Abandoned-not abandoned of ourselves.
Heap woes upon us, scatter us abroad,
Earth's scorn and hissing; to the race of men
A loathsome proverb; spurned by every foot,
And cursed by every tongue; our heritage
And birthright, bondage; and our very brows
Beaming, like Cain's, the outcast mark of hate:
Israel will still be Israel, still will boast
Her fallen Temple, her departed glory;

And, wrapt in conscious righteousness, defy

Earth's utmost hate, and answer scorn with scorn."

In this nation was evolved the principle of national immortality, and its power is yet to be seen in the living miracle of a nation deprived of sovereignty for ages, and yet a distinct peo

ple. They have been stripped, and scorned, and persecuted ; kings have sought to exterminate them; the powers of earth have been in league for their ruin; for centuries the Mussulman and Christian struck hands for this end; and yet the Jews live, a nation as truly as in the days of David. Greece and Rome perished, and their numerous millions perished with them; Jerusalem has been in ruins, or in the power of the Moslem, for eighteen hundred years, and yet Israel is Israel still. They remain a living demonstration of the imperishable nature of that principle which God breathed into their government, preserving the nationality of a numerous people, even whilst passing through the furnace of vengeance. Like the son of Thetis cast into the fire to test his immortal nature, Israel has passed through a "furnace heated seven times," but does not perish! A thousand vultures have torn his quivering flesh, and driven their relentless beaks at the seat of life, but the immortal principle fills out the flesh fast as devoured, and guards the heart, throbbing with a deathless pulsation! A burning robe of wrath has been bound about Israel, yet, less fortunate than the fabled ancient, he cannot die! This is national immortality, when the very current of life tortures but cannot consume. What would Israel now be, had he not forsaken his Sovereign? Still immortal, but in joy; robed in the beauteous vestments of heaven, the favored son of one Great King on high!

We have dwelt so long upon the history of this remarkable nation, for a number of reasons. In this we plainly trace the work of God; its history has been written under the same guidance, and may therefore be relied upon with confidence: and by this history was demonstrated the only principle of national immortality, that of perfect and loving obedience to God and hearty affection to men, by every individual in a nation. This glorious truth has been discovered and tested, and now is deposited in the treasure-house of nations, offering to become the germ of immortality to all.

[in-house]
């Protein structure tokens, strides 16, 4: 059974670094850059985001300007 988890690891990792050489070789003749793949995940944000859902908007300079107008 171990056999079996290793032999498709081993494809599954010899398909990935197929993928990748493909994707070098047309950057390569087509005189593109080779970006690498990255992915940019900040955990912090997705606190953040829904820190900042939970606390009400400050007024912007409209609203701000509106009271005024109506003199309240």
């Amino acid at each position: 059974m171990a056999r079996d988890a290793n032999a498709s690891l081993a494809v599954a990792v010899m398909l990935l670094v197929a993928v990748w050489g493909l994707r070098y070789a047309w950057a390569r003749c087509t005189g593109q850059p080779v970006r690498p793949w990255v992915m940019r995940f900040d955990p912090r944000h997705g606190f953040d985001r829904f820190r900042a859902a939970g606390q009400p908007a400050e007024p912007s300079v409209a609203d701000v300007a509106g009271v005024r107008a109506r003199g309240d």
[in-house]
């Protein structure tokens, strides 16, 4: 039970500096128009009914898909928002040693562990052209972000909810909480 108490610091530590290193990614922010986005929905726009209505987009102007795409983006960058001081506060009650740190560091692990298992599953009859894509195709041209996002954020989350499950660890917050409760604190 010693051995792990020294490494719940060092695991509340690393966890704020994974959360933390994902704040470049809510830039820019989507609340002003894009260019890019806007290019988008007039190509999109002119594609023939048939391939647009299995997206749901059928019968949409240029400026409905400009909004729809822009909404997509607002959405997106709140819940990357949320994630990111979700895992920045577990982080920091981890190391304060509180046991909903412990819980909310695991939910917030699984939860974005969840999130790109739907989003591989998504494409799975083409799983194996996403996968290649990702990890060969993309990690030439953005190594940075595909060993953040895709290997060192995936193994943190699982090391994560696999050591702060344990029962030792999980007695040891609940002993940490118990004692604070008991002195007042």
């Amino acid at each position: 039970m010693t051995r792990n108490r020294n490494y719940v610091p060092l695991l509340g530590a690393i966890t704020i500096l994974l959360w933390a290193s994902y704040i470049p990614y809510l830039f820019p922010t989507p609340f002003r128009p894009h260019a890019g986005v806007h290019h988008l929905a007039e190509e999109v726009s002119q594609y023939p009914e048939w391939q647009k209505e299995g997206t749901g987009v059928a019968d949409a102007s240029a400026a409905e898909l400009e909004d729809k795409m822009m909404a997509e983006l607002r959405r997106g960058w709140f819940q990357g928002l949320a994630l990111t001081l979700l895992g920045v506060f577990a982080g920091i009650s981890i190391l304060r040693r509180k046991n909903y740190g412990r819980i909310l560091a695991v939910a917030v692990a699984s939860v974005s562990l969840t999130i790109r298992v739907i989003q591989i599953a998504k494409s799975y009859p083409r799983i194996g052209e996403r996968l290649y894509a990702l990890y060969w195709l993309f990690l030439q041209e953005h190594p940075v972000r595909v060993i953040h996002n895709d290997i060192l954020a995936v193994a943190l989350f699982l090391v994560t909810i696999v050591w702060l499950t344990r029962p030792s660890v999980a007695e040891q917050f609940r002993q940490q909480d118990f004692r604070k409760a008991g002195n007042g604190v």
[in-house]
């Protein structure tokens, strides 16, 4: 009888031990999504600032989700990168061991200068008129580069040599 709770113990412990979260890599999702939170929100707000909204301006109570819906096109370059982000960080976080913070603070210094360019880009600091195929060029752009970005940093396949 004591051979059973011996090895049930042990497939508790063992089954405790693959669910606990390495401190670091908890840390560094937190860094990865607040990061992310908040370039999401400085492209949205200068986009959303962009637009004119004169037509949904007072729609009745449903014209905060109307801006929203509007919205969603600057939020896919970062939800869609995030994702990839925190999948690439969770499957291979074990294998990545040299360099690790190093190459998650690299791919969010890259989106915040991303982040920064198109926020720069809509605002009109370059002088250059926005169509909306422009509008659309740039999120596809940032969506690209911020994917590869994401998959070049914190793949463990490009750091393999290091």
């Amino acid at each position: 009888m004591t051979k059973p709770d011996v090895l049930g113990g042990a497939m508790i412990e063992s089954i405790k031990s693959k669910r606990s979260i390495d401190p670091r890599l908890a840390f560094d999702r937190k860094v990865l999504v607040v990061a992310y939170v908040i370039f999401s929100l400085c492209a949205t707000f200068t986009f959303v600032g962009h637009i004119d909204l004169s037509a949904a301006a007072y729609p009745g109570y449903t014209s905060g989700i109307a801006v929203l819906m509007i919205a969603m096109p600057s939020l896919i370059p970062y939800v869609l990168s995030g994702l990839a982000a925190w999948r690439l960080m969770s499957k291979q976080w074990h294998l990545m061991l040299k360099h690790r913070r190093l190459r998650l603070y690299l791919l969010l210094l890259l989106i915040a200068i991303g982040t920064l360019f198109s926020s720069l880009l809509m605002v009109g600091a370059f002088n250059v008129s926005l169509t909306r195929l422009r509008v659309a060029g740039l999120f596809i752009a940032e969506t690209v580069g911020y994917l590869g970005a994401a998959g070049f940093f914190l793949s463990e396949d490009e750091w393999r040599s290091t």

We now proceed to notice briefly some details as discovered by other nations and experiments. The ambitious Constan

tine thought to found his throne on this adamantine rock; but secured only its shadow, and his throne soon perished. Then succeeded the long and terrible reign of spiritual despotism, and not in vain. It disclosed the fearful effects of a system which absorbed and controlled the consciences and hearts of individuals, which in fact struck individuals out of existence, and concentrated all in the "little old man at Rome." Whilst it professed to hold sacred the principle beaming so brightly on the page of Jewish history, it really had passed around to the opposite extreme, and sought only unity and power without regard to individuals. But this could not always continue. Mind stripped of individuality began to move. The spiritual yoke became too heavy, and the arousing spirit of man chafed under the burden. A mighty array of causes were marshalling themselves for conflict. Then came the shout of onset, the rush of armies, the peal of victory. The vindication of a noble principle was in part achieved. Jehovah was abroad in the earth, consuming and destroying this monster, "with the spirit of his mouth and the brightness of his coming." Of course this part of the experiment was negative, demonstrating that it was not a part of a perfect government to arrogate the sacred prerogatives which belong to individuals.